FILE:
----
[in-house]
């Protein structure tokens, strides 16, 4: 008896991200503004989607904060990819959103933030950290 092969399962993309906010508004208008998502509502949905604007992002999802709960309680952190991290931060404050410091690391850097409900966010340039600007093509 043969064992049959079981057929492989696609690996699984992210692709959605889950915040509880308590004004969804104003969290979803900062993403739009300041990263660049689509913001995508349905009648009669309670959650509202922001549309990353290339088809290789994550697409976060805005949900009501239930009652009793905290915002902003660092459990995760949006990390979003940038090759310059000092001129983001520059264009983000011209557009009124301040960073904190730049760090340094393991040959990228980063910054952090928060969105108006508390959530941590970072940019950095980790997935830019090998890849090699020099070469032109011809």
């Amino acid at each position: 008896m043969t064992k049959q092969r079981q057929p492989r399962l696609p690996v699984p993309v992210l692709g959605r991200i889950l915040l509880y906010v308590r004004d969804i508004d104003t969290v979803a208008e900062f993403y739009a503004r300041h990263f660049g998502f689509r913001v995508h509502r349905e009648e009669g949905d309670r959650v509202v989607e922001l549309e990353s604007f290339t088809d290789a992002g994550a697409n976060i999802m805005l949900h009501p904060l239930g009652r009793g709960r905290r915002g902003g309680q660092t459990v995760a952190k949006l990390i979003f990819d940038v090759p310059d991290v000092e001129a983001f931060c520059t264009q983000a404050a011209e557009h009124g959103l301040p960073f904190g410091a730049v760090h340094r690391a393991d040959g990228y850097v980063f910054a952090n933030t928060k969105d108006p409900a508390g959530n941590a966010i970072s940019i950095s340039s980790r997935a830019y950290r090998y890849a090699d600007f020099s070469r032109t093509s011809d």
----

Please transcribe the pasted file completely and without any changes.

[in-house]
């Protein structure tokens, strides 16, 4: 008896991200503004989607904060990819959103933030950290 092969399962993309906010508004208008998502509502949905604007992002999802709960309680952190991290931060404050410091690391850097409900966010340039600007093509 043969064992049959079981057929492989696609690996699984992210692709959605889950915040509880308590004004969804104003969290979803900062993403739009300041990263660049689509913001995508349905009648009669309670959650509202922001549309990353290339088809290789994550697409976060805005949900009501239930009652009793905290915002902003660092459990995760949006990390979003940038090759310059000092001129983001520059264009983000011209557009009124301040960073904190730049760090340094393991040959990228980063910054952090928060969105108006508390959530941590970072940019950095980790997935830019090998890849090699020099070469032109011809």
């Amino acid at each position: 008896m043969t064992k049959q092969r079981q057929p492989r399962l696609p690996v699984p993309v992210l692709g959605r991200i889950l915040l509880y906010v308590r004004d969804i508004d104003t969290v979803a208008e900062f993403y739009a503004r300041h990263f660049g998502f689509r913001v995508h509502r349905e009648e009669g949905d309670r959650v509202v989607e922001l549309e990353s604007f290339t088809d290789a992002g994550a697409n976060i999802m805005l949900h009501p904060l239930g009652r009793g709960r905290r915002g902003g309680q660092t459990v995760a952190k949006l990390i979003f990819d940038v090759p310059d991290v000092e001129a983001f931060c520059t264009q983000a404050a011209e557009h009124g959103l301040p960073f904190g410091a730049v760090h340094r690391a393991d040959g990228y850097v980063f910054a952090n933030t928060k969105d108006p409900a508390g959530n941590a966010i970072s940019i950095s340039s980790r997935a830019y950290r090998y890849a090699d600007f020099s070469r032109t093509s011809d």